- Beet western yellows virus, spread by green peach aphids, has severely damaged canola crops in parts of the southern region
- The effectiveness of spraying to control aphids while winter conditions persist is questionable
- Remain vigilant – monitor for aphids and be prepared to apply insecticides in late winter or early spring
- Use only insecticides registered for the crop and situation. Use of unregistered products could result in severe consequences for Australia’s canola industry
Spraying canola crops to control aphids responsible for the spread of beet western yellows virus (BWYV), which has decimated crops in parts of South Australia and Victoria, may not be warranted over the next few weeks – at least in districts currently experiencing cold and wet conditions.
Assuming aphid movement, in particular aphid flights, has ceased as a result of the weather, pest management experts say applying sprays while winter conditions persist will not provide any benefit in preventing further virus spread.
The onset of cold and wet weather has caused a general decline in the population and activity of green peach aphid (GPA), large infestations of which in autumn and early winter have resulted in extensive crop losses and damage from BWYV. GPA is the principal vector of the virus.
However, it is possible that aphid activity is continuing in some areas, so growers are advised to consult with their agronomists to determine the merit in spraying individual crops.
In South Australia, up to 10,000 hectares of canola in the Lower North and Mid North regions has been severely damaged and a number of crops have had to be re-sown. Virus-like symptoms have also been reported in isolated canola crops in the Upper North, on Eyre Peninsula, upper Yorke Peninsula and in the upper South-East.
In Victoria, BWYV has been found in numerous canola crops in the Wimmera and Mallee, where some reports suggest that more than 50 pc of all canola crops are now infected. Unusually high BWYV autumn infections have also been detected in several canola paddocks in New South Wales.
Although aphid numbers have now declined, crops could remain susceptible to yield loss from BWYV infection until the mid-podding stage. Infection after this stage usually results in minimum yield loss but oil quality can still be affected.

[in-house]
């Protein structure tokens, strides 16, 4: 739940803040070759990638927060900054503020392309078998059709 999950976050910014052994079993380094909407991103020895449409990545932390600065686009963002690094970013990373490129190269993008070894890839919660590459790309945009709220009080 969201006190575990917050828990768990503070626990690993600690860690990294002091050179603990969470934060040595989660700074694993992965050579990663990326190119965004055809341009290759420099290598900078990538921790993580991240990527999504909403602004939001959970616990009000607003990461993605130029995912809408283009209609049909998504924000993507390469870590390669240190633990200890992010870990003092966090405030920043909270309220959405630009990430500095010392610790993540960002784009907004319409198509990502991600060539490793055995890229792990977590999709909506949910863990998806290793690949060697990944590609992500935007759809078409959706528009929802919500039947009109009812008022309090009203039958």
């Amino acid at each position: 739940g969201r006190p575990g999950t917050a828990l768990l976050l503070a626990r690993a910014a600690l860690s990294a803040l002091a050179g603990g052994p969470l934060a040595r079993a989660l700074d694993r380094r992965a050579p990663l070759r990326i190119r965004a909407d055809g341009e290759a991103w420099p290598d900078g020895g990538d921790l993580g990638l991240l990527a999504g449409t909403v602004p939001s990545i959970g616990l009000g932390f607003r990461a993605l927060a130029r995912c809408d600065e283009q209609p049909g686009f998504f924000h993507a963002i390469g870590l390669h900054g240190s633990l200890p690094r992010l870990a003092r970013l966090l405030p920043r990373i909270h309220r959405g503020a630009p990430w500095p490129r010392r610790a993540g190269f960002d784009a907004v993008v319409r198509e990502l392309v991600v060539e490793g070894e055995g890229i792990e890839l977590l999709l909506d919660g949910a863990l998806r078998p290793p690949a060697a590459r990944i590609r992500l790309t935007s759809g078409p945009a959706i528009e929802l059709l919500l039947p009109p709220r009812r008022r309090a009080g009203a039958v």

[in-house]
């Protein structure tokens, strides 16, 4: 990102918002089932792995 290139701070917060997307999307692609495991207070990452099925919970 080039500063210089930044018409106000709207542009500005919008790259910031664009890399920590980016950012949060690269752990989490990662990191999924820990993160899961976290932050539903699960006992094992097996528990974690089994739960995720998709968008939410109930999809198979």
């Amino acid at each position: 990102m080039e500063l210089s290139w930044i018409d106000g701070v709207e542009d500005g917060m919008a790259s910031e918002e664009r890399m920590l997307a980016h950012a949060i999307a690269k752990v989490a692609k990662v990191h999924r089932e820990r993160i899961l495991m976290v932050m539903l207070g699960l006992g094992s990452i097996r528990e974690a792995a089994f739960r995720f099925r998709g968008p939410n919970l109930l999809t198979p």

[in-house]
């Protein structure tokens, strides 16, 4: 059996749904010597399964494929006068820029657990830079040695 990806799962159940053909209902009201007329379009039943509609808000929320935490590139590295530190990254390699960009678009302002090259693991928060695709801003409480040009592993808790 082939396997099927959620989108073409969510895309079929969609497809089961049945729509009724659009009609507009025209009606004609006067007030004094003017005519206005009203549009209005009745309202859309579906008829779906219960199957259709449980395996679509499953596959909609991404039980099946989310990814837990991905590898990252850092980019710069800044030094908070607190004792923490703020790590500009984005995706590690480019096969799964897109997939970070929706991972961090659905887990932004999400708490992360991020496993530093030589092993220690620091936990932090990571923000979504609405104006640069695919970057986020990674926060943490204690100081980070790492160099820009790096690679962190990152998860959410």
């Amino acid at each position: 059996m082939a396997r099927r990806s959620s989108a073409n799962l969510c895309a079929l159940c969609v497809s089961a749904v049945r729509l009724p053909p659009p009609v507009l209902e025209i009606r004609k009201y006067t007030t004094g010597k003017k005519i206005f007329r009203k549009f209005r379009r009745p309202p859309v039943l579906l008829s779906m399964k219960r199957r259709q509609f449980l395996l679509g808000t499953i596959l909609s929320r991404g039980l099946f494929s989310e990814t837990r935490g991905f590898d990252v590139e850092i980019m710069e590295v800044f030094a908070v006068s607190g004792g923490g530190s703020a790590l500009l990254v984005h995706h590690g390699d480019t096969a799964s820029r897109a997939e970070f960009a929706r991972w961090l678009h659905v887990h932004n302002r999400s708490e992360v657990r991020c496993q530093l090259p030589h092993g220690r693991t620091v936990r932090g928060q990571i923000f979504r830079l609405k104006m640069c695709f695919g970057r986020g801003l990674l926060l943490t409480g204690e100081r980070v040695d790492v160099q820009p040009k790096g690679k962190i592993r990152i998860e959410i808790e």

The severity of the BWYV issue has brought together entomologists, plant pathologists, agronomists and other specialists across Australia who, with the support of the Grains Research and Development Corporation (GRDC), have been collaborating to analyse and understand the situation and determine the most appropriate response.
GRDC Manager of Plant Health Surveillance and Mitigation, Sharyn Taylor, says the damage caused by BWYV has been unprecedented and it is now important for growers and their agronomists to follow the advice of pest management authorities, particularly in relation to spraying.
“The experts agree that growers should give serious consideration as to whether spraying to control GPA while winter conditions persist in the southern cropping region is warranted,” Dr Taylor said.
“Not only a costly exercise in terms of labour and product expense, but unnecessary spraying also heightens the risk of insecticide resistance which is already an issue in GPA.
“Vigilance is critical and growers should continue to closely monitor for aphids and be prepared to apply insecticides in late winter or early spring to limit the spread of the virus once aphids start to become more active, and commence their spring flights.”
The virus can be transmitted by relatively few aphids feeding on or probing plants, and symptoms may not present themselves for up to five weeks post infection.
In addition to canola, pulse crops may also be at risk in spring, depending on the BWYV strain involved.
Key advice being issued to growers and agronomists via the GRDC-supported PestFacts electronic news services for SA, Victoria and NSW and the SA Crop Watch bulletin also includes:
- Monitor aphid populations (and their flights) over the coming weeks using a combination of yellow sticky traps and directly searching for aphids on plants. Sticky traps should ideally be placed at several points 5-25 metres in from the crop edge. Check once per week now, but more frequently when warmer weather occurs. GPA are typically (but not always) found on the undersides of leaves
- It is important to only use insecticides registered for the crop and situation, to comply with the label directions for the application method, to not exceed application or frequency rates, and to follow all withholding periods
- The use of unregistered products may result in residue detections in a cell or shipment of canola which could have dire consequences for growers and the broader Australian canola industry.
Entomologists believe the rainfall in February-March created a “green bridge” of weed hosts for BWYV and GPA and warm temperatures into early winter provided ideal conditions for aphid population development, flight activity and widespread colonisation of canola crops.
The presence of insecticide resistance in many GPA populations has compounded the situation. Studies funded by the GRDC have found that the extent of insecticide resistance in GPA across Australia has escalated as a result of heavy reliance on insecticides to manage aphid populations, placing strong selection pressure on the insect to develop resistance and leaving growers with limited future control options.
Insect pest management experts say rotating chemical groups and taking advantage of biological control are essential to extend the useful life of available chemistries.
More information on BWYV and GPA is available via:
Caption: Green peach aphids. Photo: Andrew Weeks
Sharyn Taylor, GRDC
02 6166 4500
Greg Baker, SARDI
08 8303 9544
Jenny Davidson, SARDI
Paul Umina, cesar
03 9349 4723
Sharon Watt, Porter Novelli
GRDC Project Code
CES00001, DAN00179, DAW00229, DAS00139